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Illegal Bialowieza logging could cost Poland EUR 100,000 a day

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Illegal Bialowieza logging could cost Poland EUR 100,000 a day

Bialowieza National Park - Photo by Frank Vassen

(LUXEMBOURG) - Poland will have to pay a EUR 100,000 penalty per day if it continues banned logging activities in the EU-protected Bialowieza Forest, one of the last remaining primeval forests in Europe, the EU's top court has ruled.

In 2007, the Commission designated the Natura 2000 Puszcza Bialowieska site in accordance with the Habitats Directive as a site of ‘Community importance’ due to the presence of natural habitats and the habitats of certain animal and bird species. That site is also a special protection area for birds under the Birds Directive. The Bialowieza Forest is one of the best preserved natural forests in Europe, characterised by large quantities of dead wood and ancient trees, some of which are centuries old.

In response to an outbreak of Spruce Bark Beetle, in 2016, the Polish Minister for the Environment authorised an increase in logging in the Forest District of Bialowieza, as well as active forest management operations in areas previously outside the scope of such activity, such as ‘sanitary pruning’, reforestation and restoration. Work thus began on the removal of dead trees and trees affected by the Spruce Bark Beetle over an area of approximately 34 000 hectares of the Natura 2000 Puszcza Bialowieska site, which has a total surface area of 63 147 hectares.

Taking the view that those active forest management operations have a negative impact on the maintenance of favourable conservation conditions for natural habitats and the habitats of the animal and bird species whose conservation was the reason for the designation of the Natura 2000 Puszcza Bialowieska site, the Commission, on 20 July 2017, brought an action against Poland for failure to fulfil its obligations under the Habitats Directive and the Birds Directive.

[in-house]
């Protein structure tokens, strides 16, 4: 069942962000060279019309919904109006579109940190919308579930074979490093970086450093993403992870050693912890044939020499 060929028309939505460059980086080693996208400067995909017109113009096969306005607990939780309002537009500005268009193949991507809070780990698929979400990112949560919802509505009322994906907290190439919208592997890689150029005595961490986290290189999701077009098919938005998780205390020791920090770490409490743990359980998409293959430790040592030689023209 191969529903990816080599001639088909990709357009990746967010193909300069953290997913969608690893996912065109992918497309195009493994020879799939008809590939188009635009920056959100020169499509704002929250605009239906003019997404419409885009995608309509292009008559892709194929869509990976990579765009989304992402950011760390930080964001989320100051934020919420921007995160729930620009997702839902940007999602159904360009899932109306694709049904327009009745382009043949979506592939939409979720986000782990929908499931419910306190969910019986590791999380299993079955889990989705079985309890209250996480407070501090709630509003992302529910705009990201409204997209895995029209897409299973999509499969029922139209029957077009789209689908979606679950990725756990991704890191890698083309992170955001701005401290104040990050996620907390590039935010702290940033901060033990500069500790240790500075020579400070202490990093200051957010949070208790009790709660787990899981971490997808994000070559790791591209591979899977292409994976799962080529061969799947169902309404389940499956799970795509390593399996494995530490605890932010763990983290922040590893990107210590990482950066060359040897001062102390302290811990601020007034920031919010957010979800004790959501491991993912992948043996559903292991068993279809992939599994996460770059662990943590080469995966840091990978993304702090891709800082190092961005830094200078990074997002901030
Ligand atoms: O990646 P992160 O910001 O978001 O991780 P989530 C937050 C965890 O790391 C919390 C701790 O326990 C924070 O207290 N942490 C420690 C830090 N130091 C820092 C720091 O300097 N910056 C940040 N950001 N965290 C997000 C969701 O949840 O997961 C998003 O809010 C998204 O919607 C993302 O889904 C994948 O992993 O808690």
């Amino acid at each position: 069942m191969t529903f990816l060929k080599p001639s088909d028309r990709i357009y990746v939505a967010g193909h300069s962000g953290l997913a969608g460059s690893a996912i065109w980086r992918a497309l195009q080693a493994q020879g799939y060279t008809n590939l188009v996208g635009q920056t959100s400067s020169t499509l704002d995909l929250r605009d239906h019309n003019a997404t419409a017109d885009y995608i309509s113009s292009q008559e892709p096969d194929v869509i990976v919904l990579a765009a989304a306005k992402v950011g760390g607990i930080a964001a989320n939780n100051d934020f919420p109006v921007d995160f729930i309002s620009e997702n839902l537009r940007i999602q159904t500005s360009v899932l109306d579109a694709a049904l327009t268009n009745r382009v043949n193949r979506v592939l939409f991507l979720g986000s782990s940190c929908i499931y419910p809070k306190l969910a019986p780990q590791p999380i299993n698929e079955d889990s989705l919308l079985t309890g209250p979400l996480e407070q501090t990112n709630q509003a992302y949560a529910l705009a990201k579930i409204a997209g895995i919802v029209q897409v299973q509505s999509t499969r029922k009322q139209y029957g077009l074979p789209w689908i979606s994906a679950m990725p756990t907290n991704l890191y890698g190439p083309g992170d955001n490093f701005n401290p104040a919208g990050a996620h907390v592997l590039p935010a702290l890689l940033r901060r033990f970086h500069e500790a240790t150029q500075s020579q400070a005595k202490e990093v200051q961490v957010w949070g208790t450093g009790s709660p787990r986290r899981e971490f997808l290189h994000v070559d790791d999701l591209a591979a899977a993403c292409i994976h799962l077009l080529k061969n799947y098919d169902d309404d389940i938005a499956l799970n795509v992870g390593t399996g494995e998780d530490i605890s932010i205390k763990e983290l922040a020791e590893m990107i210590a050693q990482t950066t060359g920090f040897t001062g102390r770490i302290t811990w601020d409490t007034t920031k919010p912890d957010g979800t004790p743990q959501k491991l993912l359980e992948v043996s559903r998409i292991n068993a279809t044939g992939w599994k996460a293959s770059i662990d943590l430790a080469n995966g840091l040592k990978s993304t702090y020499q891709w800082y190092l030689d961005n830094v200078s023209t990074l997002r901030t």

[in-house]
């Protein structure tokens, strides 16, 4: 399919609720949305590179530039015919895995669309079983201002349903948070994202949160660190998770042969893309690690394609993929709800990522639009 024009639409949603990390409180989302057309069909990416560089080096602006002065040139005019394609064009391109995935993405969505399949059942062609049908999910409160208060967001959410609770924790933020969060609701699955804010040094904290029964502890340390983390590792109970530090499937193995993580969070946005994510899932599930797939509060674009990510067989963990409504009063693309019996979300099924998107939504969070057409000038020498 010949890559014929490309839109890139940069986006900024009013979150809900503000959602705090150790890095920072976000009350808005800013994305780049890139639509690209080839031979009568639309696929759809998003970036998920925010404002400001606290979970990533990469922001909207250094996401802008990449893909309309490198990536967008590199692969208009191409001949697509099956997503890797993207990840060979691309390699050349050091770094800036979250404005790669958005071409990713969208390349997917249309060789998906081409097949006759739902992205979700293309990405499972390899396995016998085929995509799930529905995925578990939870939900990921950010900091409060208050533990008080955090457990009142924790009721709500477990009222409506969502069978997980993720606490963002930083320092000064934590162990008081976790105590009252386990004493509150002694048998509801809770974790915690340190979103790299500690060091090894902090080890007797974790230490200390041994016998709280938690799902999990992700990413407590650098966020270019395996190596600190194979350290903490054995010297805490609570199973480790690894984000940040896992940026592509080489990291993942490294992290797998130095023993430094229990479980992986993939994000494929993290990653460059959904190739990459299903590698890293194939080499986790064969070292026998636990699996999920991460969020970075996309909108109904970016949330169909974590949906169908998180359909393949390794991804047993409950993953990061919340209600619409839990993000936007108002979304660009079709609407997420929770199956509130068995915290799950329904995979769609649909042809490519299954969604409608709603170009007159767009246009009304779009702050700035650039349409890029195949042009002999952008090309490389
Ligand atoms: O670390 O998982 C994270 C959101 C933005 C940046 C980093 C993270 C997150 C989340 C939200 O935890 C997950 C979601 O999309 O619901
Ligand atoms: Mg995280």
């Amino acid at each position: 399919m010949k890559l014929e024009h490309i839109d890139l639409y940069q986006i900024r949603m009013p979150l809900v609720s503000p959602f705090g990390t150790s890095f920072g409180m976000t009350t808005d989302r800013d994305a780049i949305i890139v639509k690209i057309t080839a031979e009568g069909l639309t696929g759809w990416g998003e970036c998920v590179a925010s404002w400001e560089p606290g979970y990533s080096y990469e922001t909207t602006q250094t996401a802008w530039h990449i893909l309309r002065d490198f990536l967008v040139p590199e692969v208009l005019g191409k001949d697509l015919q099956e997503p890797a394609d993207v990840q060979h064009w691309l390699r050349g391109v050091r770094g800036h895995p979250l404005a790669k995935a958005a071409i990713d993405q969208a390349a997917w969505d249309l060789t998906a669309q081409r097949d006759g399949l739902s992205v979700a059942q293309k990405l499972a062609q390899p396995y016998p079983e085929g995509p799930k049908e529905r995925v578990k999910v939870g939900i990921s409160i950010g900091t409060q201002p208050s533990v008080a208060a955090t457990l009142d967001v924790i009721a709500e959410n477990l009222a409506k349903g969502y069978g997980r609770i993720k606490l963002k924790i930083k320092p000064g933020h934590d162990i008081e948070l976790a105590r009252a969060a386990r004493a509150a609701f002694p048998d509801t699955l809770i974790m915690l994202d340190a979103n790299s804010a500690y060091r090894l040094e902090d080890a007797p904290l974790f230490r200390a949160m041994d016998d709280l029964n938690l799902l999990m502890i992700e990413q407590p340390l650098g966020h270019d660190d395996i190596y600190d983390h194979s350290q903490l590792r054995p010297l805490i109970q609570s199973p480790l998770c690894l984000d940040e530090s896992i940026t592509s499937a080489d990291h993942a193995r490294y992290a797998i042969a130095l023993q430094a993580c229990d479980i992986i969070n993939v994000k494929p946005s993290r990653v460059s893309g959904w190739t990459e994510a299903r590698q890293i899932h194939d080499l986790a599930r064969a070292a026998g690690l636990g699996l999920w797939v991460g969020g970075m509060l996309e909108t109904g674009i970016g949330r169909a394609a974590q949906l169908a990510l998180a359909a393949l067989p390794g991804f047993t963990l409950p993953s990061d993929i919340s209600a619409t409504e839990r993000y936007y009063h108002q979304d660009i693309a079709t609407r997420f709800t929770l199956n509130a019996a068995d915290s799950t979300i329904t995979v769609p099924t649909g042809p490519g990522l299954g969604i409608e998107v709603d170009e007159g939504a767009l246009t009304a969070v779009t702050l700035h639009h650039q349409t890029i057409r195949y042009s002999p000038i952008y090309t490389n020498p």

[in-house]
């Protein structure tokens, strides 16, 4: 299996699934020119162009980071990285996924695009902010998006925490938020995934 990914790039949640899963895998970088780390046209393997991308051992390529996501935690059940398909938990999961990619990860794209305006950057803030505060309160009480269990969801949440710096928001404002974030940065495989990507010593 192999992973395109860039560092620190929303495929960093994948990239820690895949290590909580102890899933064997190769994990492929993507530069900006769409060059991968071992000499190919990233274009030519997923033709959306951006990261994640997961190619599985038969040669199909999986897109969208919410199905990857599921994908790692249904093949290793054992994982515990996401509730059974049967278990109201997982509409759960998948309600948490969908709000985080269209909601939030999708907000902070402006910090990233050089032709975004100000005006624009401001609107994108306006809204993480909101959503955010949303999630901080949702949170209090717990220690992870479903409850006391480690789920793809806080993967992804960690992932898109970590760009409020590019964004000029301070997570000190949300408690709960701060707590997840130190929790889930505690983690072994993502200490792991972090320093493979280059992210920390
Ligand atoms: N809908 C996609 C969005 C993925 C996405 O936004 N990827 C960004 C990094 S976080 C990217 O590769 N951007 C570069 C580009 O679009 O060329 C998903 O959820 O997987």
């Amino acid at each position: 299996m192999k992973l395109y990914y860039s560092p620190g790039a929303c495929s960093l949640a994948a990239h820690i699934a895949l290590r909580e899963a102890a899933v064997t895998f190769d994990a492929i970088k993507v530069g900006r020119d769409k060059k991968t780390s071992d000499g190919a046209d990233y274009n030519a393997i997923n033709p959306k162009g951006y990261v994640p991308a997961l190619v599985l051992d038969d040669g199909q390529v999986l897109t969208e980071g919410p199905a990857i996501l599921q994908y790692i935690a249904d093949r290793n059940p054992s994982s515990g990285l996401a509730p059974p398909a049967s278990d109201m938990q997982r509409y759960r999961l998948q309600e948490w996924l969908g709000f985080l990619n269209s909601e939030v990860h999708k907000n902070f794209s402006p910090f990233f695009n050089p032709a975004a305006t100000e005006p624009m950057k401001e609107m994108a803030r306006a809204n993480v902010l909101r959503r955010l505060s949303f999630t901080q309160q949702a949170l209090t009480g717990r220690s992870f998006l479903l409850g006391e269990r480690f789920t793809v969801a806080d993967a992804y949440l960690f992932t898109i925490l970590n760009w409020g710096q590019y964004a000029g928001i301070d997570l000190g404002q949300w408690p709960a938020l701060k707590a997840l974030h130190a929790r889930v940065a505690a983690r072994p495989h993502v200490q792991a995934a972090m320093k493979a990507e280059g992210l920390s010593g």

The EU Court of Justice’s decision to adopt 'interim actions' and to order the immediate stop of most logging activities is a measure the court uses in very cases when there is a serious risk that ongoing activities could cause serious and irreparable damage. This decision further confirms what the European Commission, UNESCO, most of the scientific community and environmental groups have previously denounced: increased wood extraction, not a bark beetle infestation, is threatening the protected habitats and species in Bialowieza Forest, and logging must be stopped immediately before irreversible damage occurs.

The Court order was welcomed by the WWF, which said it had evidence that logging activities, banned by the Court, have been taking place, including the extraction of over-100-years dead spruces and logging in the Bialowieza Forest District.

Dariusz Gatkowski, Biodiversity Specialist at WWF Poland said:

“Polish citizens, most of them against logging in Bialowieza Forest, could now start paying penalties if Polish authorities continue to ignore the official order by the European Court and all previous warnings by the European Commission and the UNESCO World Heritage Committee. The Court decision is a signal to the Polish Ministry of the Environment that disrespect for the law will not be tolerated.”

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